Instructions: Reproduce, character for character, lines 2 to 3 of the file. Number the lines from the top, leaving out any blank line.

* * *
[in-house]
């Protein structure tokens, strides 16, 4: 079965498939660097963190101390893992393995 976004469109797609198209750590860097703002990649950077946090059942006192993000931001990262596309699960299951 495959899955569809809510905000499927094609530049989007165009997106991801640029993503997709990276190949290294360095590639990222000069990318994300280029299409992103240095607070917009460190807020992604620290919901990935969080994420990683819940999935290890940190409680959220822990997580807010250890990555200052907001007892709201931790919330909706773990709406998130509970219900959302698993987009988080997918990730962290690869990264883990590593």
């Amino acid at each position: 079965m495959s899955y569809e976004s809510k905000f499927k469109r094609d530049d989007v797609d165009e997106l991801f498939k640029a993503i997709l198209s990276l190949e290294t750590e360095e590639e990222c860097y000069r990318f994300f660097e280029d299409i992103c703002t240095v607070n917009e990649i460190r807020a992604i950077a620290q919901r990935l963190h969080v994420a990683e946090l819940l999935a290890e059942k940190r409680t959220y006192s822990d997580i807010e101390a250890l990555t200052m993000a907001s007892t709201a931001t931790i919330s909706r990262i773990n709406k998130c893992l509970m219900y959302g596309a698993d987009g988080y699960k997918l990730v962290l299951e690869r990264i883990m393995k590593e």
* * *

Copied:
């Protein structure tokens, strides 16, 4: 079965498939660097963190101390893992393995 976004469109797609198209750590860097703002990649950077946090059942006192993000931001990262596309699960299951 495959899955569809809510905000499927094609530049989007165009997106991801640029993503997709990276190949290294360095590639990222000069990318994300280029299409992103240095607070917009460190807020992604620290919901990935969080994420990683819940999935290890940190409680959220822990997580807010250890990555200052907001007892709201931790919330909706773990709406998130509970219900959302698993987009988080997918990730962290690869990264883990590593």
């Amino acid at each position: 079965m495959s899955y569809e976004s809510k905000f499927k469109r094609d530049d989007v797609d165009e997106l991801f498939k640029a993503i997709l198209s990276l190949e290294t750590e360095e590639e990222c860097y000069r990318f994300f660097e280029d299409i992103c703002t240095v607070n917009e990649i460190r807020a992604i950077a620290q919901r990935l963190h969080v994420a990683e946090l819940l999935a290890e059942k940190r409680t959220y006192s822990d997580i807010e101390a250890l990555t200052m993000a907001s007892t709201a931001t931790i919330s909706r990262i773990n709406k998130c893992l509970m219900y959302g596309a698993d987009g988080y699960k997918l990730v962290l299951e690869r990264i883990m393995k590593e």